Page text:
(Deb works with the mysteries weaved into her own life, the bizarre misalignments that others might overlook. Fact informs fiction, mixing the two elements into a strange connection that cannot be untangled. Deb’s sunny studio in the far West Loop provides a perfect location for her endless people-gazing, large windows providing the vantage point for the train tracks and travelers who traverse on them below.)

I\W: What is your obsession with loops?

Tony Balko: There are loops in almost everything that I have done in the last few years. I had originally started out as a kid making comedy videos and recreations of Cops. It was very manageable, you get to have good guys, bad guys, whatever. I always had this traditional relationship to time in movies in that way, but then also had this love of hip hop and sampling and minimal psychedelic krautrock—German psychedelic music that has repetitious beats. All of the music I seem to like has a lot of repetitive elements, so I think the thing that resonated with me was this groove you could catch if the loop was good enough. I have always approached it where the starting point was wanting to find my own groove to focus on, and then use that as a building block to construct a narrative or tell some other idea. The other thing I like about loops is the ability to pull time. I don’t really like to slow things down, but I like to make things last longer than they should.

(Tony’s work flashes, pulsates, and confuses, whether in person at one of his performances, or while watching a video of his on screen. Influenced by music like krautrock, Tony creates looping videos that seem to stretch time, placing you inside a moment for far longer than you feel comfortable. With a studio located both inside and on the back porch of his Pilsen home, Tony has space to edit his psychedelic video creations as well as build his recent triangular, cubed, and circular disco balls.)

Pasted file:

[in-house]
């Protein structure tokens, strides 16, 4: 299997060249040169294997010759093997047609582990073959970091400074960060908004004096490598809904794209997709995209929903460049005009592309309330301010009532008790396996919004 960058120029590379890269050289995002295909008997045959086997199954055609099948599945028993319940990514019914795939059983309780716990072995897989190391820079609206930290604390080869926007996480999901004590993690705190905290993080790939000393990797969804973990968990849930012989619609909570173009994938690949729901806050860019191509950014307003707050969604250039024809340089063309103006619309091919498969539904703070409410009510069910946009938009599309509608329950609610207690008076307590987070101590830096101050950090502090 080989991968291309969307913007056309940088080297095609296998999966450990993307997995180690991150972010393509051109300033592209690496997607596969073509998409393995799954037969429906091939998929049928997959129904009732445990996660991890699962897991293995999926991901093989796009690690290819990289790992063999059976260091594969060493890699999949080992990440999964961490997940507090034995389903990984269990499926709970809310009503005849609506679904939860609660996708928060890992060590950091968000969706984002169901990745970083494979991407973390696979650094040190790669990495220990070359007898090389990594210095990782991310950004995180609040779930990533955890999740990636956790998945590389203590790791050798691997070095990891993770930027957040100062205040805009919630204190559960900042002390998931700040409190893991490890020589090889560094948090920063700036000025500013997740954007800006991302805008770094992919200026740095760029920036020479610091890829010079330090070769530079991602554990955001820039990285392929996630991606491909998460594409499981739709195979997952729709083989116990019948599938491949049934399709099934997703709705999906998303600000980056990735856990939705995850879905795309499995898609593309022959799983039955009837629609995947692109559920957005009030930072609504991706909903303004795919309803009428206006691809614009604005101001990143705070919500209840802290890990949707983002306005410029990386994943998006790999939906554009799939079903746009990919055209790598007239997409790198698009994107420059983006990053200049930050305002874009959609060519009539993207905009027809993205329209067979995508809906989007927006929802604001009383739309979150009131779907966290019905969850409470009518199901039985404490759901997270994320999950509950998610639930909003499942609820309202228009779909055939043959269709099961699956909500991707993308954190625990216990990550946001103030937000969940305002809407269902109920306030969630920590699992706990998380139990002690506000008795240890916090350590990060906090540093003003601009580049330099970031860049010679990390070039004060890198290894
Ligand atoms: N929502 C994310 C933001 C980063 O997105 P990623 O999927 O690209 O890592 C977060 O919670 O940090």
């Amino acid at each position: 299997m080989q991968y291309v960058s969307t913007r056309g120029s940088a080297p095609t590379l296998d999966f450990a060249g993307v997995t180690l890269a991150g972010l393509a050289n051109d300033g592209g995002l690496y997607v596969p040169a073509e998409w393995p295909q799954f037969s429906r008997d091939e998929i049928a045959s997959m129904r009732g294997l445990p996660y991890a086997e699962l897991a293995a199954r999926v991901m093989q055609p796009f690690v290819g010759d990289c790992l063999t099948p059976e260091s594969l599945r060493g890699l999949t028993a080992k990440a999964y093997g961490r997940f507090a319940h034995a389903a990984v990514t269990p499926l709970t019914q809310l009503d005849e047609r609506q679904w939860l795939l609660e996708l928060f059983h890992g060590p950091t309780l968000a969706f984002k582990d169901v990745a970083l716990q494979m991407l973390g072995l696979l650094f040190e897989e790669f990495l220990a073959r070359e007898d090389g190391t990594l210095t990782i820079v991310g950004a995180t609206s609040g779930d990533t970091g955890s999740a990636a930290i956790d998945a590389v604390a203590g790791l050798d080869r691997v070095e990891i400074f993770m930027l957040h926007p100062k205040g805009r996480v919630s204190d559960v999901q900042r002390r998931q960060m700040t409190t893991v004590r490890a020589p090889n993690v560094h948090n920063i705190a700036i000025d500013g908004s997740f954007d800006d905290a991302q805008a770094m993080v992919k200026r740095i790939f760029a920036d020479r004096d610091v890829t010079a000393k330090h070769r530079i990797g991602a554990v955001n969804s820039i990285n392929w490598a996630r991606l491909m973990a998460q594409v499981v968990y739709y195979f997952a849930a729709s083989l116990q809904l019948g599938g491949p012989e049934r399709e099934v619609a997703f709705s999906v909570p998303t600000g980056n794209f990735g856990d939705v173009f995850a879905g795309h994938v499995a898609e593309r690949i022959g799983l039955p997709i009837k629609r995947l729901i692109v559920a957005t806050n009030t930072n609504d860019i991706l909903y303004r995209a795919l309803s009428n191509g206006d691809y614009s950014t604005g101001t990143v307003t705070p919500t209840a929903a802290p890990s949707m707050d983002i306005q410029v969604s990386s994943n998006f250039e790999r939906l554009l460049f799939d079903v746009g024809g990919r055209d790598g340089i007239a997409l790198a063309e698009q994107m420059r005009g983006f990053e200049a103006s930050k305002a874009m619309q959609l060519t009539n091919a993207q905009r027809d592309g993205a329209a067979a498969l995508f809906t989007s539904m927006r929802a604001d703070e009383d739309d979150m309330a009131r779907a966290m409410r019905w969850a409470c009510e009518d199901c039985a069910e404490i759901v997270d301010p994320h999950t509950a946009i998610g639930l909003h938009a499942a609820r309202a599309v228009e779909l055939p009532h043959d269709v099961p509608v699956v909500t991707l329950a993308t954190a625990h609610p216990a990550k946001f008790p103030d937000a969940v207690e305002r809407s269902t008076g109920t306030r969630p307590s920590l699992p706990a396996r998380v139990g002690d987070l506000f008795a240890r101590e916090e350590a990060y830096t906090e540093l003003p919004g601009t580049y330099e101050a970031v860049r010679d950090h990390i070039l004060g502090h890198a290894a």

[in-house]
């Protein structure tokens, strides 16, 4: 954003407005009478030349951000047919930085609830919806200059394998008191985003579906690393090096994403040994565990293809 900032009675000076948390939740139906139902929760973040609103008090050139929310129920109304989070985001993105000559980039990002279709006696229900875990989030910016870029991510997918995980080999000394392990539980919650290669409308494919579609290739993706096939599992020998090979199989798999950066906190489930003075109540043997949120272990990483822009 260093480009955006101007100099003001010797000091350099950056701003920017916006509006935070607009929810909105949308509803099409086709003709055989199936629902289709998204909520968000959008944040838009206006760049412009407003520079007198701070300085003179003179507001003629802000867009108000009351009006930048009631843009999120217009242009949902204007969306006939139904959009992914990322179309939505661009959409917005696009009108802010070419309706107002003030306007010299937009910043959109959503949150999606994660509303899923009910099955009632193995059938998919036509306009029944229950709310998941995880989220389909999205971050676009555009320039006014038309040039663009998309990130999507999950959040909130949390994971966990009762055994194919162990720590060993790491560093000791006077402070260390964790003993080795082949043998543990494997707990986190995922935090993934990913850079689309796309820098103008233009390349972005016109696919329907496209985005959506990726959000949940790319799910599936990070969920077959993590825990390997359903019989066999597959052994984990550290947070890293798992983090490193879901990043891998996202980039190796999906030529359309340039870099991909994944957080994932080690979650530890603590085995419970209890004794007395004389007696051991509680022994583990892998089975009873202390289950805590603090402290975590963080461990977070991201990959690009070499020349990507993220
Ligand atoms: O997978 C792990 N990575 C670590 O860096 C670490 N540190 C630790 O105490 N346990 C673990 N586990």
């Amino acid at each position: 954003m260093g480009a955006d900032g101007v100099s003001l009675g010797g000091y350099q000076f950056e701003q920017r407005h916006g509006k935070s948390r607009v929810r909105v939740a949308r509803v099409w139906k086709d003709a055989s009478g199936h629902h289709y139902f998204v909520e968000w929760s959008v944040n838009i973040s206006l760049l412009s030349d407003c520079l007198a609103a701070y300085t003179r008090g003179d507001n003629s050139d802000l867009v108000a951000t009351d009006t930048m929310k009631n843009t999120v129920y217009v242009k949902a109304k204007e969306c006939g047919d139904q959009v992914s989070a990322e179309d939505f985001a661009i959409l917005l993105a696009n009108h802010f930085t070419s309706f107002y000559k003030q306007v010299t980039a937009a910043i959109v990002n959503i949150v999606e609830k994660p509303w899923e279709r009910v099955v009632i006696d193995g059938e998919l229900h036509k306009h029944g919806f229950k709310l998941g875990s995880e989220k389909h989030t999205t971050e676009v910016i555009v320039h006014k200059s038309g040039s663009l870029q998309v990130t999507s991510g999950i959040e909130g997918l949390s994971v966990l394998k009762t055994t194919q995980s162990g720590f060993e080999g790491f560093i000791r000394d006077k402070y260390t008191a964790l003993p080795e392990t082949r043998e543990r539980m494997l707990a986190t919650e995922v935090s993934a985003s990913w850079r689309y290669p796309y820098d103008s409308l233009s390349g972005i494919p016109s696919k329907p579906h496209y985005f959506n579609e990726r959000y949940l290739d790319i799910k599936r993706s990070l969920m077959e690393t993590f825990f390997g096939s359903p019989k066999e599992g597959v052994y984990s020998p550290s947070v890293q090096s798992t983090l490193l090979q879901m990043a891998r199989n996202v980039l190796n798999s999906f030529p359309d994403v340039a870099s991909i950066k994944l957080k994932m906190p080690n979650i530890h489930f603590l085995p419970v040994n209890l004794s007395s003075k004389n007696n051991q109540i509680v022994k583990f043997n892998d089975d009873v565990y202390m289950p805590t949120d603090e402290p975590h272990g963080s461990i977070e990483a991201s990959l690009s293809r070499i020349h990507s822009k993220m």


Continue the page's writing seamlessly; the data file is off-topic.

I\W: How does queer culture influence your work and inform your sculptures?

Betsy Odom: There is this term ‘queering’ that is a little bit weird to me. It’s like you have a magic wand and you can tap it on things and queer them. It is sort of a provocative way to take your identity and turn it into a verb. I don’t know if I am fully enacting some level of queerness. Maybe I am in terms of craft—I feel like I am definitely interested in the way that gender plays into craft or making things. I guess it depends on your lens, but in that queer lens the kind of very typical butch things are what I try to do in my studio. Without that lens there I still think there is something important about a woman trying to master, or at the very least take pride, in her craft.

(Betsy’s studio is located in Andersonville, a space filled with materials from giant chunks of cork to freshly sewn leather. Betsy’s practice spins masculine materials into feminized works, decorating hides with floral patterns and placing the practice of sport into objects that seduce the viewer into the desire to touch, hold, and feel.)

I\W: How does your job as a museum replicator inform your personal practice?

Max Garett: Lately I have had to make two of every object, which is unique because I was making duplicates of a show. It was interesting to make two identical objects by hand, and I am currently channeling that into a twin sculpture. The biggest thing at the museum is creating objects that are convincing. That is the main thing that has informed my practice. I like making things that appear much heavier than they actually are, or creating things that look like they have been naturally weathered by earth. That is something I have to do a lot at work that I really enjoy. It makes it seem like my practice is almost making found objects.